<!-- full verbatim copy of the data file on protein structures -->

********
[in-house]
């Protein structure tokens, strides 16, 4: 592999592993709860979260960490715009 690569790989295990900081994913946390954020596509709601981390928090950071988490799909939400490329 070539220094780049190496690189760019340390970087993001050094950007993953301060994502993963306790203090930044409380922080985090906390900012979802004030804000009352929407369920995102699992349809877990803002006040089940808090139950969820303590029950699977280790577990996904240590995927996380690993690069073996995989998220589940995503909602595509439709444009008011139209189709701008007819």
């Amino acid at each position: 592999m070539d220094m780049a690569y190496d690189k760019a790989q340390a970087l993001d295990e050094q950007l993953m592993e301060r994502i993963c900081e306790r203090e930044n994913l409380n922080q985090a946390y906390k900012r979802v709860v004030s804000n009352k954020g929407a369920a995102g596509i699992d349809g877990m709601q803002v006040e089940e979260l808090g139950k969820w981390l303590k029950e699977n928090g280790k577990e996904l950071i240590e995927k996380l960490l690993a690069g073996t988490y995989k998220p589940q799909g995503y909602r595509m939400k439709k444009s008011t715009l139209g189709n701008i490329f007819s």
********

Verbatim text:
[in-house]
């Protein structure tokens, strides 16, 4: 592999592993709860979260960490715009 690569790989295990900081994913946390954020596509709601981390928090950071988490799909939400490329 070539220094780049190496690189760019340390970087993001050094950007993953301060994502993963306790203090930044409380922080985090906390900012979802004030804000009352929407369920995102699992349809877990803002006040089940808090139950969820303590029950699977280790577990996904240590995927996380690993690069073996995989998220589940995503909602595509439709444009008011139209189709701008007819």
């Amino acid at each position: 592999m070539d220094m780049a690569y190496d690189k760019a790989q340390a970087l993001d295990e050094q950007l993953m592993e301060r994502i993963c900081e306790r203090e930044n994913l409380n922080q985090a946390y906390k900012r979802v709860v004030s804000n009352k954020g929407a369920a995102g596509i699992d349809g877990m709601q803002v006040e089940e979260l808090g139950k969820w981390l303590k029950e699977n928090g280790k577990e996904l950071i240590e995927k996380l960490l690993a690069g073996t988490y995989k998220p589940q799909g995503y909602r595509m939400k439709k444009s008011t715009l139209g189709n701008i490329f007819s």